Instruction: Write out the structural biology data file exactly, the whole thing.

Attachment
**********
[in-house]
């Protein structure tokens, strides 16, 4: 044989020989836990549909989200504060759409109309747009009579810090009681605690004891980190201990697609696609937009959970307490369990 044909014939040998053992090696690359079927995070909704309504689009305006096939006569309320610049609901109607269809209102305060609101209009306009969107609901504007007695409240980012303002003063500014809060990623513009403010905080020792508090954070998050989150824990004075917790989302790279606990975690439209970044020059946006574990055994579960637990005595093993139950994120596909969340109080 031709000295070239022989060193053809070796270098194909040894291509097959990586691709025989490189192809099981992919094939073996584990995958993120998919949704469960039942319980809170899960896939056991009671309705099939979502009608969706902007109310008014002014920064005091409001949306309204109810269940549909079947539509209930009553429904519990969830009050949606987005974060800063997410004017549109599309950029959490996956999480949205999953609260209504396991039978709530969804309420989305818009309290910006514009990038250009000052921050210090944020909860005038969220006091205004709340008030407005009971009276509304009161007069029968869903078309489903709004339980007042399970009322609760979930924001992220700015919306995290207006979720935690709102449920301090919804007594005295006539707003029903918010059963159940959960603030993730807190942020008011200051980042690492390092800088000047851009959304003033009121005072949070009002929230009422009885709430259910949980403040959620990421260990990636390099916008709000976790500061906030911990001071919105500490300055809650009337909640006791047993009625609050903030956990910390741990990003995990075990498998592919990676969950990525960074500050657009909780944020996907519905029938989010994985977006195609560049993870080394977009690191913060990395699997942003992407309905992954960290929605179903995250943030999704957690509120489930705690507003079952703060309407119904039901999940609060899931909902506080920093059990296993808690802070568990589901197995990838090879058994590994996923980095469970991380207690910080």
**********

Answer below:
[in-house]
């Protein structure tokens, strides 16, 4: 044989020989836990549909989200504060759409109309747009009579810090009681605690004891980190201990697609696609937009959970307490369990 044909014939040998053992090696690359079927995070909704309504689009305006096939006569309320610049609901109607269809209102305060609101209009306009969107609901504007007695409240980012303002003063500014809060990623513009403010905080020792508090954070998050989150824990004075917790989302790279606990975690439209970044020059946006574990055994579960637990005595093993139950994120596909969340109080 031709000295070239022989060193053809070796270098194909040894291509097959990586691709025989490189192809099981992919094939073996584990995958993120998919949704469960039942319980809170899960896939056991009671309705099939979502009608969706902007109310008014002014920064005091409001949306309204109810269940549909079947539509209930009553429904519990969830009050949606987005974060800063997410004017549109599309950029959490996956999480949205999953609260209504396991039978709530969804309420989305818009309290910006514009990038250009000052921050210090944020909860005038969220006091205004709340008030407005009971009276509304009161007069029968869903078309489903709004339980007042399970009322609760979930924001992220700015919306995290207006979720935690709102449920301090919804007594005295006539707003029903918010059963159940959960603030993730807190942020008011200051980042690492390092800088000047851009959304003033009121005072949070009002929230009422009885709430259910949980403040959620990421260990990636390099916008709000976790500061906030911990001071919105500490300055809650009337909640006791047993009625609050903030956990910390741990990003995990075990498998592919990676969950990525960074500050657009909780944020996907519905029938989010994985977006195609560049993870080394977009690191913060990395699997942003992407309905992954960290929605179903995250943030999704957690509120489930705690507003079952703060309407119904039901999940609060899931909902506080920093059990296993808690802070568990589901197995990838090879058994590994996923980095469970991380207690910080």